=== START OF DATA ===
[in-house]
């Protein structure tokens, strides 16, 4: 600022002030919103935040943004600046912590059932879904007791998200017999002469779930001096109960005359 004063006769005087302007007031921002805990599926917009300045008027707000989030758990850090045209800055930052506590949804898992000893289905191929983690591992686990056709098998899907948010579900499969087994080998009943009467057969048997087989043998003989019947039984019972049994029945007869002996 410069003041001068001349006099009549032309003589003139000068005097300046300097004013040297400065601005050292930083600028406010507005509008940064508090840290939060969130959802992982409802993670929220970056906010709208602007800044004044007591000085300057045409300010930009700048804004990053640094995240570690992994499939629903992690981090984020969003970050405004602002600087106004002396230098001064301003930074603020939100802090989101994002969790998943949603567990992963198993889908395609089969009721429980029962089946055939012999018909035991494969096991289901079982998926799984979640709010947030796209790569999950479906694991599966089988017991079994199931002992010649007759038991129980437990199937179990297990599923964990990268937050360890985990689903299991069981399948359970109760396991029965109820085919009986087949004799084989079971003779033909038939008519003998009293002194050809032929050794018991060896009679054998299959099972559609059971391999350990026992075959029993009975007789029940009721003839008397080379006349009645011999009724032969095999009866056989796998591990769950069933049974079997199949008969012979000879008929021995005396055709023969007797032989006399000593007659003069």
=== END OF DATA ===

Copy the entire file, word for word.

[in-house]
């Protein structure tokens, strides 16, 4: 600022002030919103935040943004600046912590059932879904007791998200017999002469779930001096109960005359 004063006769005087302007007031921002805990599926917009300045008027707000989030758990850090045209800055930052506590949804898992000893289905191929983690591992686990056709098998899907948010579900499969087994080998009943009467057969048997087989043998003989019947039984019972049994029945007869002996 410069003041001068001349006099009549032309003589003139000068005097300046300097004013040297400065601005050292930083600028406010507005509008940064508090840290939060969130959802992982409802993670929220970056906010709208602007800044004044007591000085300057045409300010930009700048804004990053640094995240570690992994499939629903992690981090984020969003970050405004602002600087106004002396230098001064301003930074603020939100802090989101994002969790998943949603567990992963198993889908395609089969009721429980029962089946055939012999018909035991494969096991289901079982998926799984979640709010947030796209790569999950479906694991599966089988017991079994199931002992010649007759038991129980437990199937179990297990599923964990990268937050360890985990689903299991069981399948359970109760396991029965109820085919009986087949004799084989079971003779033909038939008519003998009293002194050809032929050794018991060896009679054998299959099972559609059971391999350990026992075959029993009975007789029940009721003839008397080379006349009645011999009724032969095999009866056989796998591990769950069933049974079997199949008969012979000879008929021995005396055709023969007797032989006399000593007659003069």